February 2014 will be remembered for it’s ridiculous weather, the Costa Rican general election and of course the Winter Olympics in Sochi. However, the biggest talking point was our trip to the beautiful coastal resort of Bridlington to watch the mighty Scarborough Athletic take on the mighty Belper Town.
Originally, we were due to be going to Darlington v Curzon Ashton, but this was postponed due to a waterlogged pitch. We had three options remaining; stay in York and watch them take on Cheltenham, travel to Tadcaster Albion v Garforth Town or head for the seaside. Joe argued that we should stay in York, but I correctly pointed out that the match would finish 0-0 at Bootham Crescent as it always does. Aaron wasn’t too bothered where we ended up, though didn’t fancy a trip to Bridlington as he’d already been there once. Eventually, I got my way and we were soon on the winding road east. What a decision it was.
Bridlington appeared to be one of the only parts of the UK that had survived record breaking winds and flooding. It still was extremely wild though with hurricane force winds threatening to blow us off the roads. It didn’t really seem like the type of weather to go for a dip in the sea, but I really wanted one. I’d already won the battle of which match to attend, I would have been pushing my luck if I was allowed to go to the beach too.
We arrived in Bridlington quite early, and followed a Scarborough supporters bus into the car park at Queensgate. A bright yellow double decker donning the words Shoreline Suncruisers. The form of transport used by the Boro fans wouldn’t have been out of place in the middle of Mumbai. There were Boro fans dangling out of windows, balancing on the roof and others holding on for their lives. It appeared there was quite a thirst amongst supporters to follow their side despite residing 20 miles from their town.
There was a sizeable queue at the turnstile as we entered the ground. The place was certainly different, sitting in the shadow of the neighbouring gas works which forms a rugged and industrial background to the football.
A large main stand stretches the length of the pitch, consisting of seating and standing. The top corner of this stand which has the terracing was extremely blustery on this visit as it protruded above the wall at the far end which sheltered most of the ground. Opposite the main stand is the Bus Shelter which offers covered standing room for a handful of fans. There is also a shed to the side of the goal at the far end of the ground.
These settings however were a far cry away from what the fans at Scarborough would like. Ten years previously to this visit, the Scarborough fans witnessed their side face Chelsea at home in the FA Cup. 5,379 people were in attendance to see the likes of Lampard, Terry and Hasselbaink knock Scarborough out of the cup, 1-0. Just three years after that, everything changed.
In 2007, Scarborough FC were wound up in court after a debt of £2.5 million had been accumulated. It was hoped that the club’s debt could have been wiped if they could sell their home, the McCain Stadium to developers. However, a covenant was in place stating that the site could only be used for sport activities. Unable to convince the local council to change the covenant, the plans to move ground and receive much needed income fell through. One of the oldest football clubs in the country had disappeared after 128 years, and it was now down to the fans to form a new club for the town.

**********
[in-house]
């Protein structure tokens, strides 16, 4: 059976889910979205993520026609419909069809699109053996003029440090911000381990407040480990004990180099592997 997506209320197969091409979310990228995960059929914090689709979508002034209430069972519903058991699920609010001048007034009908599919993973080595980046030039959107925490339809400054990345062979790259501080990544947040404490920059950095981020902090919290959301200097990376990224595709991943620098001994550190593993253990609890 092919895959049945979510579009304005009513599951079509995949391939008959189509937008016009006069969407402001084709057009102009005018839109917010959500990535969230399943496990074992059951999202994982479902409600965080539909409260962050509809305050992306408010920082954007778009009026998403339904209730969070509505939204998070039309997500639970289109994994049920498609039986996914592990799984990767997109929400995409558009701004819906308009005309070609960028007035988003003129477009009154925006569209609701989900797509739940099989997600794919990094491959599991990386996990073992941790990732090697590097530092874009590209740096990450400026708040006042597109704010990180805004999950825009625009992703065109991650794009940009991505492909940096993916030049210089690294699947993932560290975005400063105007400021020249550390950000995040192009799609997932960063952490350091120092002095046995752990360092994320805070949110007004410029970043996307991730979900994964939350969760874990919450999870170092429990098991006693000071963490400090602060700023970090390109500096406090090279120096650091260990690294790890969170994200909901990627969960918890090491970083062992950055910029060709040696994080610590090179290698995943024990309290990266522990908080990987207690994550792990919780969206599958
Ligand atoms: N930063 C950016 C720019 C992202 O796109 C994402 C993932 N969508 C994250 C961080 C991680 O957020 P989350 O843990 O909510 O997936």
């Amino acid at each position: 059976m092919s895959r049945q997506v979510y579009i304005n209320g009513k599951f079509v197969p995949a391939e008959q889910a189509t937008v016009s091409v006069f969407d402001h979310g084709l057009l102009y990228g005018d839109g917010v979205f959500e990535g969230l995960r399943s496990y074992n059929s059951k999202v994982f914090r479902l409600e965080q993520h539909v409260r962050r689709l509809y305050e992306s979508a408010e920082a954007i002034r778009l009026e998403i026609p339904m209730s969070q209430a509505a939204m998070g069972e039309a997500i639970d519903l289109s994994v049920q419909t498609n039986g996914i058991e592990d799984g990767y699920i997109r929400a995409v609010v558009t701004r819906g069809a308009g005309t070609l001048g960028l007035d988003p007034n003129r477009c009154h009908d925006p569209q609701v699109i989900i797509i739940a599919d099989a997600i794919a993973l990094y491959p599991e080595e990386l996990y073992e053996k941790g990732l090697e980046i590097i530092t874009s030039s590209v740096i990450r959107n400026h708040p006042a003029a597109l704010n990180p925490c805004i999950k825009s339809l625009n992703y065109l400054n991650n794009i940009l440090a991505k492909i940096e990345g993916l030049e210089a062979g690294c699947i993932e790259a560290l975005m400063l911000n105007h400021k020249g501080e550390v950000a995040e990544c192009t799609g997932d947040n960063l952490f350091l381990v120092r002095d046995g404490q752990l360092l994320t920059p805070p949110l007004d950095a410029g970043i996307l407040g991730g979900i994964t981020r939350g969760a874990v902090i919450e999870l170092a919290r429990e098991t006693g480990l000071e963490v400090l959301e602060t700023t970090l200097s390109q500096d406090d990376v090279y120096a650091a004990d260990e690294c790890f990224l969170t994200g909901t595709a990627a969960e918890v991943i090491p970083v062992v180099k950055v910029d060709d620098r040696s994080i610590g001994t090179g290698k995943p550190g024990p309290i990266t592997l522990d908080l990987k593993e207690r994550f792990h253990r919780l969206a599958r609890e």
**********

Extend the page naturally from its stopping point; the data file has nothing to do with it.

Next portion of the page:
In fact, two clubs were formed from the ashes of Scarborough FC. The Seadogs Trust formed Scarborough Athletic FC, whilst another set of supporters set up Scarborough Town FC. Athletic moved down the road to Bridlington and Town stayed in Scarborough, playing at the McCain Sports Ground, putting their efforts into nurturing young local talent which had been at Scarborough FC.
Scarborough Town began life in the Teesside Football League Division Two, where they won promotion in their first campaign. The following season, the club won the Wearside League and gained promotion into the NCEL Division One. However, issues with planning permission led to the league annulling their membership, meaning they didn’t compete for the 2010-11 season. The 2011-12 season saw Town move into the Humber Premier League Division One. Again, they won their league at the first time of asking. The 2012-13 season turned out to be the clubs last, with postponements and ground grading problems leading to the club opting to fold.
By this stage, Athletic had already secured a bigger fan base and had began life in the NCEL Division One. In 2008/09, the club gained promotion into the Premier Division before a further promotion occurred in the 2012/13 season.
We were all looking forward to seeing Athletic ply their trade in the NPL Division One North, but somebody at The FA opted to stick them into the South section. We could argue all day and night as to whether this decision was correct or not, but they were in the South division, meaning it was something a bit different for me. The visitors for this match were Belper Town who found themselves in fourth place, five places ahead of Scarborough.
I purchased a matchday programme named the Boro Review from a hut close to the turnstiles. I think it cost me £2, and it was horrific. I appreciate any effort done towards a programme, but for a club of Scarborough’s size to produce something which was pixelated, ineligible and failing to provide basic information throughout was highly disappointing. It did have some good articles in it, but the basics were lacking.
Most of the home fans were keeping warm and having a drink in the Seasiders Bar. It was quite a large clubhouse, but there were that many supporters in there it was hard to find somewhere to sit. We ended up crashing in the corner of the room next to a make shift club shop, amongst a collection of dart boards. If the club would have put some music on it may have felt a bit like a really rubbish nightclub. People were walking around with stamps on their hands, including ourselves, and I felt like I was on a night out in Leigh… although that may be quite insulting towards Bridlington.